Mat Kendrick talks to Dave Woodhall about the past, present and future of Heroes & Villains fanzine (Birmingham Mail Feb 2014)
Dave Woodhall will be selling his last copies of fanzine Heroes & Villains outside Villa Park at the end of the season before it moves to an online home
Doug still owes them 11p...
That unpaid debt by the president emiritus is not the reason why Villa’s longest-lasting fanzine Heroes & Villains will no longer be a print regular from this summer after enduring 25 years of unpredictability.
The reason is that, from the start of next season, H&V, the staple-bound matchday staple of the discerning Villa supporter, will be available predominantly in an online, rather than a paper, format.
Not only is it still going strong enough, after almost 200 editions, to write off Sir Doug Ellis’ 11p, it is also going strong enough to go digital.
For founder Dave Woodhall, there will be mixed emotions when the last regular print edition rolls off the presses in late April, although there are plans for biannual compilation issues to be sold in print at Christmas and the end of the season.
Dave will certainly stay a lot drier by vacating his usual rain-or-shine station on Witton Lane before kick-off and after the final whistle, as will half-a-dozen other sellers scattered around the ground.
But the fanzine traditionalist in him will miss the face-to-face interaction with fellow fans outside Villa Park when it comes to gauging the mood of the claret and blue faithful.
Reflecting that mood and giving fans a platform for their opinions has been the purpose of the A5 publication since it was first launched in summer 1989. As Dave recalls, football and Aston Villa were very different back then.
“The first game we sold at was a friendly at Crewe and the week after we sold away at Nottingham Forest, there were hundreds there and from then on it took off,” he remembers.
“When we first started, we put it on sale at an AGM and sold a few copies there. Doug came along and gave me 39 pence so he still owes us 11p!
“It was a time when independent supporters’ associations were being set up and there was a desire for fans to have a voice. Back then fans were campaigning against identity cards, supporters were being treated badly, English clubs were still banned from Europe and it was the immediate aftermath of Hillsborough.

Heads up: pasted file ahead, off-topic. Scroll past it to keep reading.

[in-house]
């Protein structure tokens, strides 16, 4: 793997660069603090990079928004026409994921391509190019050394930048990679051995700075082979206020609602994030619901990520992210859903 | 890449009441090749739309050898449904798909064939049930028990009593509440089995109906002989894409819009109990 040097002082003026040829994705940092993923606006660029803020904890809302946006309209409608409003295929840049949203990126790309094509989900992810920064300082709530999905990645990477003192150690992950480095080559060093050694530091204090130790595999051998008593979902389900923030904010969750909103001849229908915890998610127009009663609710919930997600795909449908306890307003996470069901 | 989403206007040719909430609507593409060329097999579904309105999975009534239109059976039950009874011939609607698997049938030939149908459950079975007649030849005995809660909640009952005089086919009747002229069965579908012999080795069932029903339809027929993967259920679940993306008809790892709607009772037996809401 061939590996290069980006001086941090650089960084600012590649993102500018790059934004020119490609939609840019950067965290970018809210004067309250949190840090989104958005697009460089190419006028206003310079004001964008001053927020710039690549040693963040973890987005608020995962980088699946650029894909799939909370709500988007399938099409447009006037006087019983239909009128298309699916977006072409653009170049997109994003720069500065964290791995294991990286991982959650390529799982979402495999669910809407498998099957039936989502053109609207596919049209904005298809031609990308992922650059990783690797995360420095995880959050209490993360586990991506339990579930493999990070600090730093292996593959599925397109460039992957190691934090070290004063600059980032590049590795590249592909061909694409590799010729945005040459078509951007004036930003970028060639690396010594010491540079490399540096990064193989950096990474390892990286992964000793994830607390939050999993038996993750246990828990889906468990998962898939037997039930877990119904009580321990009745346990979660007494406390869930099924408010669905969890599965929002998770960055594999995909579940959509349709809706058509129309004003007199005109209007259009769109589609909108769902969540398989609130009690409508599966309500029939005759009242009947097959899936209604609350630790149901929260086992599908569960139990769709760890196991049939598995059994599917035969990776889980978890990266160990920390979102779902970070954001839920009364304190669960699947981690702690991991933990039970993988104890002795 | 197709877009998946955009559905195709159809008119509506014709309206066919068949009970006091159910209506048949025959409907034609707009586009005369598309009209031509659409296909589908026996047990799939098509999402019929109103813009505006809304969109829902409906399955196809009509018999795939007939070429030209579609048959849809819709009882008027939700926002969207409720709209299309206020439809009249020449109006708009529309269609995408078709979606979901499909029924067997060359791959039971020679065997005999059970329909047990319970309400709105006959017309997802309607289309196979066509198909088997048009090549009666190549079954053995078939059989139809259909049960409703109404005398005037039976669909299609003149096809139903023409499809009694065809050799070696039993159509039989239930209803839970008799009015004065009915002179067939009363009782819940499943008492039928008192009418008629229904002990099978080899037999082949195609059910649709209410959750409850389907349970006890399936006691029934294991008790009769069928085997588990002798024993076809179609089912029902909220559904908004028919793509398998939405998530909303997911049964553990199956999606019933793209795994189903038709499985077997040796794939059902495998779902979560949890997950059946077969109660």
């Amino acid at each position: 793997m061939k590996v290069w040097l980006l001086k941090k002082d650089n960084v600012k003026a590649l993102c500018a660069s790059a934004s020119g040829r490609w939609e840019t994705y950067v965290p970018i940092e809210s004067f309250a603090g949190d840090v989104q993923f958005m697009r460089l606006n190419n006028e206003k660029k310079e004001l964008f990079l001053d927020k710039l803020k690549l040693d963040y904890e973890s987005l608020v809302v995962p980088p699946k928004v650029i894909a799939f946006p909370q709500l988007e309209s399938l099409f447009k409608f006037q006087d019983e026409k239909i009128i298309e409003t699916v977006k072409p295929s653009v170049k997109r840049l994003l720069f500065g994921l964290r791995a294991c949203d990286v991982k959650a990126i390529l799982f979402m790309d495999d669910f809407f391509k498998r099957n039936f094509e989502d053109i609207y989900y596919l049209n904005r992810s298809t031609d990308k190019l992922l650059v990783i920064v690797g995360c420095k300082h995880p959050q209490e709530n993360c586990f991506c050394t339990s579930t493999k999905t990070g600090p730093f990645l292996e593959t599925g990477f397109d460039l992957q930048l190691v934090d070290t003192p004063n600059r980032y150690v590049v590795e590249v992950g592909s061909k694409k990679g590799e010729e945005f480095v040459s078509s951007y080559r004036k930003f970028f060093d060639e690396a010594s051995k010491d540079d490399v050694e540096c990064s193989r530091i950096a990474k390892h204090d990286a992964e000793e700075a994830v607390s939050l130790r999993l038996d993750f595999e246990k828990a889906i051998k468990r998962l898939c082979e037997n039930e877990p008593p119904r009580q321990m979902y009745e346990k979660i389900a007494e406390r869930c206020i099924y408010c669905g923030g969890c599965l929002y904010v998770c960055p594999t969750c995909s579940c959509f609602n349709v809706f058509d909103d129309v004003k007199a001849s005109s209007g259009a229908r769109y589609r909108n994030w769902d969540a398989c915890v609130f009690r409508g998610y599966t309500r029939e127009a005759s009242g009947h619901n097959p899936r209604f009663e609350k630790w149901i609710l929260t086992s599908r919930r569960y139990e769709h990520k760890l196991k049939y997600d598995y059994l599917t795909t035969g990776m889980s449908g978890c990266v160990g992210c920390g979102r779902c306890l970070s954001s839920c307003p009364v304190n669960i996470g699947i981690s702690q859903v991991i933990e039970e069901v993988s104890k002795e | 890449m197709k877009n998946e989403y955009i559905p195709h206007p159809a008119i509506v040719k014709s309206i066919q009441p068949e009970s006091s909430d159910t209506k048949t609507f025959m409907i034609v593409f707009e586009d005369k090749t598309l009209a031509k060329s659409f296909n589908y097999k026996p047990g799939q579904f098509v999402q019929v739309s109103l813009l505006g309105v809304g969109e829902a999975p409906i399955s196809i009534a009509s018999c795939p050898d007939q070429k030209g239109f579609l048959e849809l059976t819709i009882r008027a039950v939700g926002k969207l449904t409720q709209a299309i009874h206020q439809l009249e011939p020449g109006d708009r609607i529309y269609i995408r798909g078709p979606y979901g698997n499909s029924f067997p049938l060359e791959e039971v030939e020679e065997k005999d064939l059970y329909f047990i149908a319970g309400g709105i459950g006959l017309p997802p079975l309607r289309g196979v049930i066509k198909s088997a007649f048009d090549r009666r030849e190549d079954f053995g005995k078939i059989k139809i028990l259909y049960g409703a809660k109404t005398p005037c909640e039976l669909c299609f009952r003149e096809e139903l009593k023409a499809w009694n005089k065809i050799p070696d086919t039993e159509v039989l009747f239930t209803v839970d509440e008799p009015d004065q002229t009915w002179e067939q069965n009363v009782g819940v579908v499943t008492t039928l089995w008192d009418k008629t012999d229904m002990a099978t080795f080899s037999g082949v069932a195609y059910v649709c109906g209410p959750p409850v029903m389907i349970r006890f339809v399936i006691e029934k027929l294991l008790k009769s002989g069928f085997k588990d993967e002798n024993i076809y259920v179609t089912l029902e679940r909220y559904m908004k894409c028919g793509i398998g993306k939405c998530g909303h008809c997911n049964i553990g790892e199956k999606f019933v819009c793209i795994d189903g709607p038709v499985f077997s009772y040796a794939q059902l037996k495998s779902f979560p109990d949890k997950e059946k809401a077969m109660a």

“Supporters’ voices were going unheard so this was the only vehicle they could use to get their voices across. There was no internet, very few phone-ins, so really all you had was us and the letters page of the Sports Argus.”
Despite football’s off-the-field problems, it was an exciting time on the field for Villa, as Graham Taylor revived the club, taking them from a Second Division shambles to First Division title contenders.
“The year we launched was the start of Graham Taylor’s last season, which was fantastic and one of my favourite seasons ever,” says Dave.
“It was approaching Italia 90 and football started to get fashionable again and just kept growing and growing.
“I think we were all amazed at how well it had gone for Villa because we had avoided relegation by the skin of our teeth the season before.
“We’d sold our best players, Alan McInally and Martin Keown had gone, but lo and behold we almost won the league. It set the scene for 20-odd years of unpredictability.”
Unpredictability has been a major selling point of H&V, as it has seen off rival fanzines, including Witton Wisdom and the Holy Trinity.
Featuring more than 200 contributors during the past quarter of a century, H&V has interspersed serious supporters’ issues with comedy gems.
To this day, Ivo Writes Home remains one of Dave’s favourite features. Written in honour of Ivo Stas, the Czech defender who spent his entire Villa career injured, the spoof letters from lonely Ivo back to his family in Ostrava were even enjoyed by former club secretary Steve Stride.
“I’d love to meet the guy who wrote the first one – his letter was brilliant,” smiles Dave.
“I carried on writing it. Even now people ask about him. I’d like to think he’s now a successful comedy writer and Ivo is back home in Ostrava as a multi-millionaire on the basis of what he scammed off the Villa! Steve Stride mentioned it in his autobiography and said it’s a lot closer to the truth than anybody can imagine.
“I think the idea was that this spoof Ivo thought things he heard from the terraces were actually proper names like Tony Cascarinoyoudonkey!”
Several H&V contributors have gone on to forge careers in journalism, while one seller met his wife flogging fanzines outside the ground and they now have two children. Among the highlights have been the nostalgic insight provided by John Russell, sharing tales from the past which may otherwise have gone unrecorded.
“There’s been some brilliant writing,” says Dave. “I think we have made a difference and the club have picked up on quite a few of our ideas.”
Dave is optimistic that the digital editions will take off, having received a good response to selling the magazine online since the start of this season.
“It’s as easy to pull a phone, kindle or tablet out of your pocket at half-time as it always has been a magazine,” he adds.
“It’s just a natural progression. We started off doing digital subscriptions at the start of this season and that’s going well, so we thought we may as well go this way.
“The beauty is the fans get what they want because they are the ones who set the agenda and write the pieces.”
Interested subscribers can visit www.exacteditions.com/heroesandvillains